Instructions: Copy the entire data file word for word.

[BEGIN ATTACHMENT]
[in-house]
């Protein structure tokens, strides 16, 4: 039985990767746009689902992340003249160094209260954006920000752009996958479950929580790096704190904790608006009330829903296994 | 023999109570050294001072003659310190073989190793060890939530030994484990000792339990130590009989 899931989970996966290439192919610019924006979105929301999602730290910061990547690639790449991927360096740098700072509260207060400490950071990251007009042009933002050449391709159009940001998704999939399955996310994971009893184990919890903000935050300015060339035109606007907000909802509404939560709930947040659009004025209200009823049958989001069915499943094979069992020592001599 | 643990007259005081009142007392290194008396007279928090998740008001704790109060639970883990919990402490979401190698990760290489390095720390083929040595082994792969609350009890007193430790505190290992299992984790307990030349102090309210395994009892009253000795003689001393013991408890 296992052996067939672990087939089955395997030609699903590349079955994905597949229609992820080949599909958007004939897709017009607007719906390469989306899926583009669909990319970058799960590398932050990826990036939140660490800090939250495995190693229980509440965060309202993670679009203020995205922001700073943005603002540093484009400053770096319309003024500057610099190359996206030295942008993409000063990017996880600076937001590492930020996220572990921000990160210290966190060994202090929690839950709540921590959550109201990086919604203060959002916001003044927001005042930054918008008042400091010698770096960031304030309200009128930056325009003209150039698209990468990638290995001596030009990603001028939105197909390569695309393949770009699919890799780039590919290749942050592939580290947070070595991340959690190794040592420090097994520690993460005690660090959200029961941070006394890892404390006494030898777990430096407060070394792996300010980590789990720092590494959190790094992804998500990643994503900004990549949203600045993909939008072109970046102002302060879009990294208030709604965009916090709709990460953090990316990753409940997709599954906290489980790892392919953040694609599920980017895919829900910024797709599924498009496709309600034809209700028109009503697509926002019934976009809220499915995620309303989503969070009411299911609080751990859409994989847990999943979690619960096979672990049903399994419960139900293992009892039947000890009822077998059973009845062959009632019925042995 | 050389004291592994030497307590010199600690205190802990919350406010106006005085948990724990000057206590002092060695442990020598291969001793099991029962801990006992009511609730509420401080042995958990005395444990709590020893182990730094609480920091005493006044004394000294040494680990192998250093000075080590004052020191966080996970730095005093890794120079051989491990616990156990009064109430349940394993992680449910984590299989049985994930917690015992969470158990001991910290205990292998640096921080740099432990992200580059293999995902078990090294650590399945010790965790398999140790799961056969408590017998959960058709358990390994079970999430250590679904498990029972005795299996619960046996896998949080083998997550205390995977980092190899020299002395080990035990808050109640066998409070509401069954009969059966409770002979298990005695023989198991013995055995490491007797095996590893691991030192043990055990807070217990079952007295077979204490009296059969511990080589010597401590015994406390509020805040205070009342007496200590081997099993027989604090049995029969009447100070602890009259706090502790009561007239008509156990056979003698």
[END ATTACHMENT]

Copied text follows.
[in-house]
């Protein structure tokens, strides 16, 4: 039985990767746009689902992340003249160094209260954006920000752009996958479950929580790096704190904790608006009330829903296994 | 023999109570050294001072003659310190073989190793060890939530030994484990000792339990130590009989 899931989970996966290439192919610019924006979105929301999602730290910061990547690639790449991927360096740098700072509260207060400490950071990251007009042009933002050449391709159009940001998704999939399955996310994971009893184990919890903000935050300015060339035109606007907000909802509404939560709930947040659009004025209200009823049958989001069915499943094979069992020592001599 | 643990007259005081009142007392290194008396007279928090998740008001704790109060639970883990919990402490979401190698990760290489390095720390083929040595082994792969609350009890007193430790505190290992299992984790307990030349102090309210395994009892009253000795003689001393013991408890 296992052996067939672990087939089955395997030609699903590349079955994905597949229609992820080949599909958007004939897709017009607007719906390469989306899926583009669909990319970058799960590398932050990826990036939140660490800090939250495995190693229980509440965060309202993670679009203020995205922001700073943005603002540093484009400053770096319309003024500057610099190359996206030295942008993409000063990017996880600076937001590492930020996220572990921000990160210290966190060994202090929690839950709540921590959550109201990086919604203060959002916001003044927001005042930054918008008042400091010698770096960031304030309200009128930056325009003209150039698209990468990638290995001596030009990603001028939105197909390569695309393949770009699919890799780039590919290749942050592939580290947070070595991340959690190794040592420090097994520690993460005690660090959200029961941070006394890892404390006494030898777990430096407060070394792996300010980590789990720092590494959190790094992804998500990643994503900004990549949203600045993909939008072109970046102002302060879009990294208030709604965009916090709709990460953090990316990753409940997709599954906290489980790892392919953040694609599920980017895919829900910024797709599924498009496709309600034809209700028109009503697509926002019934976009809220499915995620309303989503969070009411299911609080751990859409994989847990999943979690619960096979672990049903399994419960139900293992009892039947000890009822077998059973009845062959009632019925042995 | 050389004291592994030497307590010199600690205190802990919350406010106006005085948990724990000057206590002092060695442990020598291969001793099991029962801990006992009511609730509420401080042995958990005395444990709590020893182990730094609480920091005493006044004394000294040494680990192998250093000075080590004052020191966080996970730095005093890794120079051989491990616990156990009064109430349940394993992680449910984590299989049985994930917690015992969470158990001991910290205990292998640096921080740099432990992200580059293999995902078990090294650590399945010790965790398999140790799961056969408590017998959960058709358990390994079970999430250590679904498990029972005795299996619960046996896998949080083998997550205390995977980092190899020299002395080990035990808050109640066998409070509401069954009969059966409770002979298990005695023989198991013995055995490491007797095996590893691991030192043990055990807070217990079952007295077979204490009296059969511990080589010597401590015994406390509020805040205070009342007496200590081997099993027989604090049995029969009447100070602890009259706090502790009561007239008509156990056979003698």